by Caitlin Wheeler
A few years ago, a few colleagues and I hosted lunch for a well-to-do visiting author. The author invited a local friend to join and they gabbed about nearby orchards and her friend’s meadery. When a colleague tried to join the conversation by sharing an experience she’d had working in a bicycle repair shop, the author dismissed the subject by saying she “could never work with the public” and moving on to other topics.
Having worked in the public services side of the library since then, the generous part of me suggests that perhaps this author meant that she struggled with the idea of being the kindly feminine ear to a league of lonely older men on a daily basis. Maybe, I relent, she found the labor of offering equity to the marginalized too taxing in a service environment. Perhaps she simply did not care to remind a woman for the third time in a day that the public restroom is not an appropriate location to take off her shoes.
Another part of me thrashes against all excuses. Some people don’t have the option to say they “could never” accept an unappealing job, retorts this offended voice. You’re a part of the public, it accuses. That’s what public means!
But the response that always settles at the bottom of the jar of generosity and righteousness is one born of confusion: just what did she think being a writer was?
The subject changed far too quickly for me to sort out a polite way to interrogate her meaning. Objectively, I’m sure she didn’t say it in affected, Lucille Bluth tones while throwing a Cruella de Vil scarf over her shoulder, although that is how I remember it. It felt like she was telling us that she couldn’t — or really, wouldn’t — appreciate real people if she had to actually engage them.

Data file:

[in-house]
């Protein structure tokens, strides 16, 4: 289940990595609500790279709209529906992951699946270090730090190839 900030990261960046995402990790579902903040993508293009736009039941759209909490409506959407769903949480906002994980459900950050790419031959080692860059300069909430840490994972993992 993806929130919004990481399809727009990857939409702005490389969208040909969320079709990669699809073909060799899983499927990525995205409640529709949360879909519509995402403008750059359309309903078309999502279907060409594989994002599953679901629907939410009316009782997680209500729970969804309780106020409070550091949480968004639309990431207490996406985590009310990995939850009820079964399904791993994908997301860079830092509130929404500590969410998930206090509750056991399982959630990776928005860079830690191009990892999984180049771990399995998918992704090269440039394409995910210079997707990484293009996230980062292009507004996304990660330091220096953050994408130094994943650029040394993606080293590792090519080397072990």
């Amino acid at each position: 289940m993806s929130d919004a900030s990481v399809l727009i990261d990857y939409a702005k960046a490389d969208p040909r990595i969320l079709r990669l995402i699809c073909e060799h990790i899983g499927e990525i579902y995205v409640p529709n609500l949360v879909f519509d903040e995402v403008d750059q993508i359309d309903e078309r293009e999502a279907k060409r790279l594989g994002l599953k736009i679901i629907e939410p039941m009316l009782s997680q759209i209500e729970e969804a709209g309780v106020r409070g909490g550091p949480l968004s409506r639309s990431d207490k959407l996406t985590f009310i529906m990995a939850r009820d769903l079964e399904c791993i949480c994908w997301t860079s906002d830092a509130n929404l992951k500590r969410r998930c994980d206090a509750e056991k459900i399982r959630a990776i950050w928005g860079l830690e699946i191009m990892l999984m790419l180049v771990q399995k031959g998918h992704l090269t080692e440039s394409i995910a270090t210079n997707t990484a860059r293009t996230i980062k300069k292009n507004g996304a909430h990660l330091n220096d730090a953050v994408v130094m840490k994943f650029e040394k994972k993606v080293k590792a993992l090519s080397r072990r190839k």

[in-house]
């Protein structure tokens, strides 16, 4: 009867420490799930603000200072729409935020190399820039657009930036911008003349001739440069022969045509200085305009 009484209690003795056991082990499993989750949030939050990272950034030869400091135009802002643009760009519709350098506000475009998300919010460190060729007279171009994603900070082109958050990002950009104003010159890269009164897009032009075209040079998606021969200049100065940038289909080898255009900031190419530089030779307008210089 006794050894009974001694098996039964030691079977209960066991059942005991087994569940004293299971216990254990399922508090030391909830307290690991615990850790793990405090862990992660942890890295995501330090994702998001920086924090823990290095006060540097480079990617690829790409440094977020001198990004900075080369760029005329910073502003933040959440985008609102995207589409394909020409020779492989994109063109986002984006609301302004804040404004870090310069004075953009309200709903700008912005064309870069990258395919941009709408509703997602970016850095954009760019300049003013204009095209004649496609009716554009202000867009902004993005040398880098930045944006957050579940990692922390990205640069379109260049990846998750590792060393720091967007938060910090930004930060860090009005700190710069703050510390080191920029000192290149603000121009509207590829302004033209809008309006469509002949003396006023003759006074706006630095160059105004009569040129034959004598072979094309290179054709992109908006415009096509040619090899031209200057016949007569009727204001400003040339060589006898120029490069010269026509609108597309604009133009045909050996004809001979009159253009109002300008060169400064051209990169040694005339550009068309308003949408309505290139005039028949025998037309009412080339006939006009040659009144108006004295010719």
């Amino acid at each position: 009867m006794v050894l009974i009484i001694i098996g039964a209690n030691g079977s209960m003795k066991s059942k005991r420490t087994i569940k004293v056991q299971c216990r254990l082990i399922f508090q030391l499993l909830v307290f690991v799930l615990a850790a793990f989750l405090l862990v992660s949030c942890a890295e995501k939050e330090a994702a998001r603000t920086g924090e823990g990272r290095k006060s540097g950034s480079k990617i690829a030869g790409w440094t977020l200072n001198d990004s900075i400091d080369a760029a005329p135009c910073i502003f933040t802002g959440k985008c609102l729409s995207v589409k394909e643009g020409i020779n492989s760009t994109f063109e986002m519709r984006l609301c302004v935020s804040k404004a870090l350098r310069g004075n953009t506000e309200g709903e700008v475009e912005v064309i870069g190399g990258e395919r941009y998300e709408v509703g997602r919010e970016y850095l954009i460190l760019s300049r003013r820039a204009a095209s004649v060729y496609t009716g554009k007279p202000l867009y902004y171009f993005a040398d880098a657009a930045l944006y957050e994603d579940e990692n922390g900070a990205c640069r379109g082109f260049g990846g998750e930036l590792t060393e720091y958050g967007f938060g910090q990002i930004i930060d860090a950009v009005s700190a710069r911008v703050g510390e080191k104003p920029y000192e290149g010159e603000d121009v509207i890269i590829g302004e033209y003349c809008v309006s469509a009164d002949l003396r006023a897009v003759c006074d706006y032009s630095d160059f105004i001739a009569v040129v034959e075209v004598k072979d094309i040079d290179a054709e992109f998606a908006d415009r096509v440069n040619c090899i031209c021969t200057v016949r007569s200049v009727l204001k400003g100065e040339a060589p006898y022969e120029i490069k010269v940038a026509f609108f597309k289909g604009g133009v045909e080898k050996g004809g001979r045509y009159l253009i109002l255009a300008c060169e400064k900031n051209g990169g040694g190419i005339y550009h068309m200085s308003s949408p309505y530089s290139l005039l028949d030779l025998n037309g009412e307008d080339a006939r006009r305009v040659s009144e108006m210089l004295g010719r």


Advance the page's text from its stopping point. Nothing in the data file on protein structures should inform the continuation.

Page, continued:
I can understand the impulse. Working in a public library has made it starkly clear that I can live in the same city as another person, yet experience a totally different world from theirs. It’s jarring. Disconcerting. And it’s vital.
It’s possible that America has a single identity, but if it does, I think it must lie in the very plurality of the identities that reside within. America is the juxtaposition of the honeyed vinter and the barefoot bathroom lady, the lonely retiree and the bike shop attendant. It’s the public and the private, the institution and the outliers, the oppressors and the oppressed. The people lost between such oppositional binaries, which simplify the reality of their lived experience.
The author who said she couldn’t work with the public undoubtedly represented one kind of American experience, but she also dismissed the reality of millions of other Americans in a single offhand remark.
In this issue of Vox, I hope to offer work that engages with the complexity of a group identity. The more jarring the dissonance between experiences, the stronger the urge may be to look away. But I ask that you not hold America at arm’s length. Celebrate what doesn’t fit, even within your own personal identity. Mourn or fight for what has gone unloved, unfulfilled, unrecognized. Interrogate the gaps between yourself and your neighbors.
Invest. Engage. Look the American public in the eye and admit I could. Tell us what you find along the way.
Caitlin Wheeler is the Fiction Editor for Vox. If you are interested in submitting work, view our submissions page.